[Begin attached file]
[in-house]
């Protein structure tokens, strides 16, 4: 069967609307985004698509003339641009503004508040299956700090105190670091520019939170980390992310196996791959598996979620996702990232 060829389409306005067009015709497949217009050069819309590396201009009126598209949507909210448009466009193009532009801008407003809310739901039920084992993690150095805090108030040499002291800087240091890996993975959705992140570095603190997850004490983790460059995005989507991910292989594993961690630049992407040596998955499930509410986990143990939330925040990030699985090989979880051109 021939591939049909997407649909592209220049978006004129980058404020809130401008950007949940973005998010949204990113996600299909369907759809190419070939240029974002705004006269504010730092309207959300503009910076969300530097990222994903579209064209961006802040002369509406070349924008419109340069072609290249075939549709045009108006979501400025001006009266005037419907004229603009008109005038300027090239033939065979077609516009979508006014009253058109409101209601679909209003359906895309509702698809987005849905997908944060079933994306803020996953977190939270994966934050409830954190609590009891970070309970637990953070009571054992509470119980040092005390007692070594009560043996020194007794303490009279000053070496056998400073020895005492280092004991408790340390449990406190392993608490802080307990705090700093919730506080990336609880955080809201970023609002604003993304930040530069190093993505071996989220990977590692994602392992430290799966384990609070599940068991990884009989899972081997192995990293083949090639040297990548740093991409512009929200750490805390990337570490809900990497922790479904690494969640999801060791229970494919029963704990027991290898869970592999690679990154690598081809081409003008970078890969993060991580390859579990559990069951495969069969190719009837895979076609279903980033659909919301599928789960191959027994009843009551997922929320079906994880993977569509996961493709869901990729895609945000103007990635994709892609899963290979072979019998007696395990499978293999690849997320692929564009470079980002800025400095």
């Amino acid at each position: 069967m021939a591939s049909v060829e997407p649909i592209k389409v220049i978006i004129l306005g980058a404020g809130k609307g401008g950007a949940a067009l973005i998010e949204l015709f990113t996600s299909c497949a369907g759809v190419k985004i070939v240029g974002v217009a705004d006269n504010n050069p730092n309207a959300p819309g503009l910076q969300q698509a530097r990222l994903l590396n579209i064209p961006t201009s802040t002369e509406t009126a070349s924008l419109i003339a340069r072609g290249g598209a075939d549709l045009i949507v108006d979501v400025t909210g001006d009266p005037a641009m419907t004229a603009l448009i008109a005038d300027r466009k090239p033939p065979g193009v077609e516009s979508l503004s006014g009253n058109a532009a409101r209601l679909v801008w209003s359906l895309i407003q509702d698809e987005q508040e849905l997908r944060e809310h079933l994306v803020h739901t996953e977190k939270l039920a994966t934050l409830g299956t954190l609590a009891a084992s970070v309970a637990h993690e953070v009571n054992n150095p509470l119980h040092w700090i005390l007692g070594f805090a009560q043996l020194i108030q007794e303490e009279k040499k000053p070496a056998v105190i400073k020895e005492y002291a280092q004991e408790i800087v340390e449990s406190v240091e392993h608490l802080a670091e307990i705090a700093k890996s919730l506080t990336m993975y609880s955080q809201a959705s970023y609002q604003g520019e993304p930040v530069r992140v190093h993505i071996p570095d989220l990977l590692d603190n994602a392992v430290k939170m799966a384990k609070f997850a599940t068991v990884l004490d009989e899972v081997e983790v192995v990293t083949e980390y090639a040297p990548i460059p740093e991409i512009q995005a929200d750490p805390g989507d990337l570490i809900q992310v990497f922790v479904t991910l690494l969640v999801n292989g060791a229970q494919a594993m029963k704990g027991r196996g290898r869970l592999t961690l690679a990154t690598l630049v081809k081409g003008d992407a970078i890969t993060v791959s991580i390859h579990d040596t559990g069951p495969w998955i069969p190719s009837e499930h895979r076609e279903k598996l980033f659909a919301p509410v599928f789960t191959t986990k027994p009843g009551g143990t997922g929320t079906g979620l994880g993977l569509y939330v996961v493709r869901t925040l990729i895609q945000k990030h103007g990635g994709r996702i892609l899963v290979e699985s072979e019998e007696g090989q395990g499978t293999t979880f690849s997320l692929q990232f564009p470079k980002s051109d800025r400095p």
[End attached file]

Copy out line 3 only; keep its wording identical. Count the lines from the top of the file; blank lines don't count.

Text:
């Amino acid at each position: 069967m021939a591939s049909v060829e997407p649909i592209k389409v220049i978006i004129l306005g980058a404020g809130k609307g401008g950007a949940a067009l973005i998010e949204l015709f990113t996600s299909c497949a369907g759809v190419k985004i070939v240029g974002v217009a705004d006269n504010n050069p730092n309207a959300p819309g503009l910076q969300q698509a530097r990222l994903l590396n579209i064209p961006t201009s802040t002369e509406t009126a070349s924008l419109i003339a340069r072609g290249g598209a075939d549709l045009i949507v108006d979501v400025t909210g001006d009266p005037a641009m419907t004229a603009l448009i008109a005038d300027r466009k090239p033939p065979g193009v077609e516009s979508l503004s006014g009253n058109a532009a409101r209601l679909v801008w209003s359906l895309i407003q509702d698809e987005q508040e849905l997908r944060e809310h079933l994306v803020h739901t996953e977190k939270l039920a994966t934050l409830g299956t954190l609590a009891a084992s970070v309970a637990h993690e953070v009571n054992n150095p509470l119980h040092w700090i005390l007692g070594f805090a009560q043996l020194i108030q007794e303490e009279k040499k000053p070496a056998v105190i400073k020895e005492y002291a280092q004991e408790i800087v340390e449990s406190v240091e392993h608490l802080a670091e307990i705090a700093k890996s919730l506080t990336m993975y609880s955080q809201a959705s970023y609002q604003g520019e993304p930040v530069r992140v190093h993505i071996p570095d989220l990977l590692d603190n994602a392992v430290k939170m799966a384990k609070f997850a599940t068991v990884l004490d009989e899972v081997e983790v192995v990293t083949e980390y090639a040297p990548i460059p740093e991409i512009q995005a929200d750490p805390g989507d990337l570490i809900q992310v990497f922790v479904t991910l690494l969640v999801n292989g060791a229970q494919a594993m029963k704990g027991r196996g290898r869970l592999t961690l690679a990154t690598l630049v081809k081409g003008d992407a970078i890969t993060v791959s991580i390859h579990d040596t559990g069951p495969w998955i069969p190719s009837e499930h895979r076609e279903k598996l980033f659909a919301p509410v599928f789960t191959t986990k027994p009843g009551g143990t997922g929320t079906g979620l994880g993977l569509y939330v996961v493709r869901t925040l990729i895609q945000k990030h103007g990635g994709r996702i892609l899963v290979e699985s072979e019998e007696g090989q395990g499978t293999t979880f690849s997320l692929q990232f564009p470079k980002s051109d800025r400095p």